One of the most poisoned political ideas of the 20th century has been the concept that the state has a right to enforce equality of income or equality of wealth. Before the hon. Member for Gateshead, East (Ms Quin), who introduced the topic with charm and effectiveness, wonders why I put that so strongly, I shall tell her. No doubt she would regard the inquisition as something to do with a bleak, dark age when the organs of the state and the church enforced similarities of belief with all the force of the state. She would deplore that. Those of us who stand for liberty reject also the idea that the state should use its power and force to confiscate incomes for no other purpose than a vindictive vendetta against one section of the community.
The answer to the debate has been spelt out by my hon. Friend the Member for Teignbridge (Mr. Nicholls). The statistics are clear. When we look at the proportion of the income tax take of the top 10 per cent., the top 1 per cent. or the top 5 per cent., now and in the late 1970s, we see clearly that the top 10 per cent. is now contributing 45 per cent. of the income tax take compared to 24 per cent. 15 years ago. That is a staggering statistic.
My hon. Friend the Minister explained that average earnings have risen. The top 10 per cent. is contributing a larger slice, and the freedom and opportunity now available to the self-employed—not just those employed by large monolithic corporations, but small business men, professionals, those in enterprise companies who work hard and expect a return—have allowed them to prosper over the past 15 years. We now know clearly what the Opposition would have to offer them if the Labour party ever came to power again—political persecution based on some perverted doctrine of the community.
The hon. Member for Gateshead, East said that the top tax rate of 40 per cent., which was introduced in the 1988 Budget, was wrong. She would not answer—understandably in her position—what rate she wished to increase it to. The hon. Member for Glasgow, Garscadden (Mr. Dewar), who spoke on matters which were safe Labour party topics, avoided that vital and fundamental question. Apparently, no explanations will be given if they can possibly be avoided.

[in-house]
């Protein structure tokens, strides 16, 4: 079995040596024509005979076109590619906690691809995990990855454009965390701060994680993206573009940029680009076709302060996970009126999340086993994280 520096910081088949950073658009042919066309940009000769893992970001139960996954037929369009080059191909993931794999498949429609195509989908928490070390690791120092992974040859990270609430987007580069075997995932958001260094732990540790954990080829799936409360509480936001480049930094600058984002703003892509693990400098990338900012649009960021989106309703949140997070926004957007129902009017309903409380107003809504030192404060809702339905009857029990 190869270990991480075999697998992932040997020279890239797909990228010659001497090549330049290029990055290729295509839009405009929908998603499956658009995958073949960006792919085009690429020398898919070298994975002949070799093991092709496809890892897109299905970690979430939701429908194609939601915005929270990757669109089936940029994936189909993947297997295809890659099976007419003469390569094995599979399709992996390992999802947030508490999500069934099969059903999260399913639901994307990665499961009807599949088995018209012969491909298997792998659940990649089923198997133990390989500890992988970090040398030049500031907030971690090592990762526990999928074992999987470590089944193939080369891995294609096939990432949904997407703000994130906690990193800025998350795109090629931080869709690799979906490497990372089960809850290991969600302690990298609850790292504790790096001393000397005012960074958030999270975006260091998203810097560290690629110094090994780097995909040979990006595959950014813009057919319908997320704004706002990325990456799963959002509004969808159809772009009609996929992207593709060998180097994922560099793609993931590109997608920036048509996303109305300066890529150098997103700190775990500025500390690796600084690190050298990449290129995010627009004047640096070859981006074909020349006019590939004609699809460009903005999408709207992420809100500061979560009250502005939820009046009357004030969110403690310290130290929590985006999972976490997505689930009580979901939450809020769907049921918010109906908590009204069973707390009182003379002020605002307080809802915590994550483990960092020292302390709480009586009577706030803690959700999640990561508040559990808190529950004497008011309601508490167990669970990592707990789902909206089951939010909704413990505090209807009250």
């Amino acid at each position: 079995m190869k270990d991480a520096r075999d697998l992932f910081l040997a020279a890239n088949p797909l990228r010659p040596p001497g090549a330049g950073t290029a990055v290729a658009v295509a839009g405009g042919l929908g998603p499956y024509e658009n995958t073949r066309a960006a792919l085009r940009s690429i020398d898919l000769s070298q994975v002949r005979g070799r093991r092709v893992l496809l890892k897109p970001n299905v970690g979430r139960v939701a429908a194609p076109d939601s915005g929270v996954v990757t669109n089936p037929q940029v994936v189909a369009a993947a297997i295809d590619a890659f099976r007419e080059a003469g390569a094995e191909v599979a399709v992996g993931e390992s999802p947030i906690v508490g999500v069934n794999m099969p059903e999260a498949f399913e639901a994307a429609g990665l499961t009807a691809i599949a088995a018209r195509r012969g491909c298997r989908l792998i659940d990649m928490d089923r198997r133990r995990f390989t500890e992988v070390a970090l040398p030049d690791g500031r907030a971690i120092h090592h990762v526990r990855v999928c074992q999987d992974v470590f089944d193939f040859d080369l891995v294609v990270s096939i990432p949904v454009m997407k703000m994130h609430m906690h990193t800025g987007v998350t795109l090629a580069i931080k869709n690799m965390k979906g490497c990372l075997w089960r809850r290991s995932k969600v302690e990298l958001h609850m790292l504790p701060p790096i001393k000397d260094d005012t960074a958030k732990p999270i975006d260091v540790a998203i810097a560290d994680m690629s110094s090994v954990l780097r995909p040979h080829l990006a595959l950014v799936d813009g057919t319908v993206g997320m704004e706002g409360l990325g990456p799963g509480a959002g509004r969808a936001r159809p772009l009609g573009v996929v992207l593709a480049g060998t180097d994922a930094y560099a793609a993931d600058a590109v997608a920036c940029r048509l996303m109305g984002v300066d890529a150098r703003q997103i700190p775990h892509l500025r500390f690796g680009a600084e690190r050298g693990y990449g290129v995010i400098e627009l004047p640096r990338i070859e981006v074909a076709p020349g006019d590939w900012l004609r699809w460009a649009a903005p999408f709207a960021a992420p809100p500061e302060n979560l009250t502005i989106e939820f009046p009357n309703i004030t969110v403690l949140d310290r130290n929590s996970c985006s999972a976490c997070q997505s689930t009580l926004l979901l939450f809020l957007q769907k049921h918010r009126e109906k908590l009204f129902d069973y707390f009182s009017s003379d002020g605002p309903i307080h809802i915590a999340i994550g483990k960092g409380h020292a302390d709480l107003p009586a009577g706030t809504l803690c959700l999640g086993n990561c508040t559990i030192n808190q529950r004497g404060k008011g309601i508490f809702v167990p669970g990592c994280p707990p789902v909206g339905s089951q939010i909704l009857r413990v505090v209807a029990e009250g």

What would be the purpose of increasing the top tax rate from 40 per cent. to 60 per cent., 80 per cent. or the 93 per cent. rate imposed by the Labour party on what it used to call "unearned income"? The fruits of people's life savings, money saved rather than spent, the hard work of a lifetime were traditionally called "unearned income" by the Labour party. There can be no economic purpose of raising the top rate of tax. There can be no benefit to the Government and no benefit to those who benefit from the welfare state. If we increased the rate, we would simply reduce the amount of money that the Government had to spend on the welfare state.
Does my hon. Friend agree that the effect of increasing the top rate of tax to the sort of rates that he described would be, first, to drive businesses and their executives offshore into other countries and, secondly, to encourage the wealth creators of this country to work less hard, and thereby pay less tax?
My hon. Friend is right. Those would be the inexorable consequences of such a foolish and short-sighted policy—a policy which Labour Governments have pursued ever since they have had the opportunity to pursue them. We have the spectacular consequence that the tax havens of this world, which are nice, respectable and rich and all enjoy the protection of the British Crown and the rule of British law—I think of places from Hong Kong to the Channel islands—have thrived and prospered on minimal top tax rates. I can tell the hon. Member for Islington, North, who did not seem to be aware of the wealth of learning that has now been made clear, that some people in America and Japan are concerned at the rise of the Pacific rim countries, where, for example, in Hong Kong, Singapore and South Korea, top tax rates are much more favourable for enterprise than in Japan and certainly in Germany.
The gaping gap in the debate on the Opposition Benches is in any understanding of where wealth comes from. It apparently grows on the trees of the garden of Eden. They say that there should be more jobs, but doing what and for what purpose? Of course everyone wants to be rich or to have a well-paid job, but how does one get such a job? Who provides one? It is not the British state. It is not somehow the Workers International. It is not the trades union movement. It is individual businesses, which stay in business only so long as they provide goods and services which someone in the world is prepared to buy at a price.